Paramount Theatre, Oakland, California
GRAND LOBBY ENTRANCE (south-east corner)
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Photographer: David Wakely

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"The marble-faced lower zone of the grand lobby north and south walls continues the black-and-silver motif of the slightly concave east (entrance) wall. Above a 'baseboard' of channeled chromium, slender horizontal and vertical strips of the same metal frame four shallow rectangular niches set above grilled vents. Intermediate horizontal strips further subdivide the relatively broad expanses of marble between the niches, and all horizontals are aligned with those of the east wall. A metal frieze, wider than the strips and embossed with two interlocking rows forming a rectilinear wave pattern, runs just below the narrow marble course that caps the zone.

The lower zones of the north and south walls form podia supporting lofty piers between which are seven false windows set within approximately four-foot-deep reveals. The piers are over 35' high, end, except for the broad concave channels and rounded nosings of their forward edges, are nearly rectangular in plan. They are surfaced in vermilion-painted plaster. The plaster soffits of the seven bays are incised with an abstract geometrical floral motif and are gilded. The 'windows' are also over 35' high. Thin metal muntins, arranged in a geometrical pattern to suggest very slender stalks ending in highly abstract flowers, divide the etched amber glass of the 'windows' into trapezoidal shapes. The glass is illuminated by reflected light projected from within the piers into shallow light chambers, producing an evenly diffused softly glowing effect.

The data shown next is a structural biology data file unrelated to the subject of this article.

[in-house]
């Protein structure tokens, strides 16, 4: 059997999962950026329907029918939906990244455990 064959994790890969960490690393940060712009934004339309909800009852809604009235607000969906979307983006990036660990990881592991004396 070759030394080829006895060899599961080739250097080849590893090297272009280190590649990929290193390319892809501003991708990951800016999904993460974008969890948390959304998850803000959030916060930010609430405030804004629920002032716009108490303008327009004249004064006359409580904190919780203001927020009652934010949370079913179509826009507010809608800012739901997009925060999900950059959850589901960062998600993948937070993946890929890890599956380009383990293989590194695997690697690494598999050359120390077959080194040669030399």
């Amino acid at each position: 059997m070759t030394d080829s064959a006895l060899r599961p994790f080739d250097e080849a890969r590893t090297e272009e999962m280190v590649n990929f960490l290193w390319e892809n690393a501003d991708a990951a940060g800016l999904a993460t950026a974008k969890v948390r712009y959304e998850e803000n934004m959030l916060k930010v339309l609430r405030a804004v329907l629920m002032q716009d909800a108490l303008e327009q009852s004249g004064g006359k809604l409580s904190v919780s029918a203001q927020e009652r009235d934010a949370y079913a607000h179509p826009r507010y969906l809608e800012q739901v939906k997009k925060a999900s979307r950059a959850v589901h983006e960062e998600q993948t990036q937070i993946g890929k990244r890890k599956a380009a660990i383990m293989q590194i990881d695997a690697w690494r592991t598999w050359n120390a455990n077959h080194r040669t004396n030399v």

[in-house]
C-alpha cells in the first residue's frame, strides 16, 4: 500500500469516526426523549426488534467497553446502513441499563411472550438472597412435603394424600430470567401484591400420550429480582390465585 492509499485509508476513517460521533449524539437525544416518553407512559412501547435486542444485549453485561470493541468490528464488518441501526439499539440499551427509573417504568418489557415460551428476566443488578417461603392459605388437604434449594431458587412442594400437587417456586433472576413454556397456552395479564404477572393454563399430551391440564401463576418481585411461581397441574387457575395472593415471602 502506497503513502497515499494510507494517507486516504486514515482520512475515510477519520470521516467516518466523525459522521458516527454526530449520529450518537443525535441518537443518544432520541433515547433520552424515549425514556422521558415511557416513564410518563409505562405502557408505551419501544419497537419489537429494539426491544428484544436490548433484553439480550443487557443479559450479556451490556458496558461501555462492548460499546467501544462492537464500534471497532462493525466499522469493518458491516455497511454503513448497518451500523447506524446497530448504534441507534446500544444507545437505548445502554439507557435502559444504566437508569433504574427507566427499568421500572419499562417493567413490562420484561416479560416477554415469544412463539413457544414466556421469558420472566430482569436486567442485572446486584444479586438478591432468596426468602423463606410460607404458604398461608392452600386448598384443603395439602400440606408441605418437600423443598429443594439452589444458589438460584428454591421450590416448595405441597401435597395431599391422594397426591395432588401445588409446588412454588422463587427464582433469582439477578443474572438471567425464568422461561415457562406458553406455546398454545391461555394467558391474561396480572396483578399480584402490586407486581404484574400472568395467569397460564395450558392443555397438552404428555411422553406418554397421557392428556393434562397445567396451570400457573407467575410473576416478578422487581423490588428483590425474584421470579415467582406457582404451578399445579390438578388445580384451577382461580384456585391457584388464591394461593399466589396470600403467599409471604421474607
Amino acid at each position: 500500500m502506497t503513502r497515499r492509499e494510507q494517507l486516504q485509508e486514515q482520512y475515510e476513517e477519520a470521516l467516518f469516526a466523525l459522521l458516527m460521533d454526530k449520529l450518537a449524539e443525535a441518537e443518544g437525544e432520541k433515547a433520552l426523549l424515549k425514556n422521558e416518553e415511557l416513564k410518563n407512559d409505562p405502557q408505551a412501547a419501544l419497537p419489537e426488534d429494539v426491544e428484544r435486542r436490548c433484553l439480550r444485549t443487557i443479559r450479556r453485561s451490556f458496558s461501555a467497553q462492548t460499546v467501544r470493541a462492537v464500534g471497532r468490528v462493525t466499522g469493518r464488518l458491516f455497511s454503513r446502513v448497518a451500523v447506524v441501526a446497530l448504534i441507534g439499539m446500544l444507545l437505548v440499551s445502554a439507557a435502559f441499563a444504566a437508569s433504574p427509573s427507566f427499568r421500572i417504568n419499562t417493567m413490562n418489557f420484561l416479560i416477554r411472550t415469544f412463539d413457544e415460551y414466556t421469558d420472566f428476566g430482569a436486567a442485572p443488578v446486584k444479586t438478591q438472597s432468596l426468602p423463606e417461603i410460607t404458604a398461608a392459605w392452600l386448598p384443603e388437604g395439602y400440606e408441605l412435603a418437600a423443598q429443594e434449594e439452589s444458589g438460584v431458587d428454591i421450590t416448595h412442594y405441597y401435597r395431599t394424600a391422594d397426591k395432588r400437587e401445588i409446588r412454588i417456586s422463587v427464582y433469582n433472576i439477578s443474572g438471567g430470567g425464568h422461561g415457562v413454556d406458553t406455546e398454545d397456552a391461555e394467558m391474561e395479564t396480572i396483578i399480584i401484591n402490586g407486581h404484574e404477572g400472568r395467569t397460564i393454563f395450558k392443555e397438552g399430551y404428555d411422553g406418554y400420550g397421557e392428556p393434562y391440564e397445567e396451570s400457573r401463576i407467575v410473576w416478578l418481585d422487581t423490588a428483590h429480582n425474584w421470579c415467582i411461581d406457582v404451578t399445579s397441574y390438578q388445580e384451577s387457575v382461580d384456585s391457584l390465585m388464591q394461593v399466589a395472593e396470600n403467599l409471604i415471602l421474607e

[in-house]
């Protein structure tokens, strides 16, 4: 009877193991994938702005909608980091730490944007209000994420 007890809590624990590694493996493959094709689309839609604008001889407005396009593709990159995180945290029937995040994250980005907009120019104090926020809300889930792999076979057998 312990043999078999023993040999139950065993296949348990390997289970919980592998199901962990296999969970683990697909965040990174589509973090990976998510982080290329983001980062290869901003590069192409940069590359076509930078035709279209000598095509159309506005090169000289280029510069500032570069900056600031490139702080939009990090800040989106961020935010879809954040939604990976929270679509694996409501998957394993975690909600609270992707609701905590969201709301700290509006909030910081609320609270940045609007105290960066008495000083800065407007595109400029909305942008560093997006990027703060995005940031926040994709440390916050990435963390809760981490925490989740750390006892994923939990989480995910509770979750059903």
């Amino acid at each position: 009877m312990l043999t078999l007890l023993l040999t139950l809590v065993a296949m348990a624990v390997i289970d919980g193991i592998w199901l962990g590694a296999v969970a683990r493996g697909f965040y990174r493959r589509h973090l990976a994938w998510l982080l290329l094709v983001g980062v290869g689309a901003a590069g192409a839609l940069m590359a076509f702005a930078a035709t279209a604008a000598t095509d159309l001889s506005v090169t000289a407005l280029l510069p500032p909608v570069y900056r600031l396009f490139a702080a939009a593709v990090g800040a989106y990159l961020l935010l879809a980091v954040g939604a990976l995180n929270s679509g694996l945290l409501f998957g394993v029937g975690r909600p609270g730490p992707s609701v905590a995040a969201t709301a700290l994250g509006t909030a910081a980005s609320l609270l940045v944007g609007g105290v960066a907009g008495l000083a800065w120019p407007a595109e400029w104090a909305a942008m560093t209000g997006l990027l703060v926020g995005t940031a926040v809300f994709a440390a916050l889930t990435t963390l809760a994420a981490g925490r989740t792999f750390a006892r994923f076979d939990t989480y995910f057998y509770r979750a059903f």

click for larger image Each of the marble window ledges supports a nearly life-sized and very conventionalized group of gilded plaster dancers. The groups in the first, third, fifth, and seventh bays each represent a line of four identically posed female dancers. They are cast from two similar but mirror-image molds and are so placed that the lines of their bodies all lead the eye toward the middle (fourth) bay. The second, fourth, and sixth bays contain identical groups representing three female nudes amid a very stylized swirl of foliage or drapery. All of these groups have the effect of railings, or window guards, in their respective bays."

- Historic American Buildings Survey Document No. CA-1976

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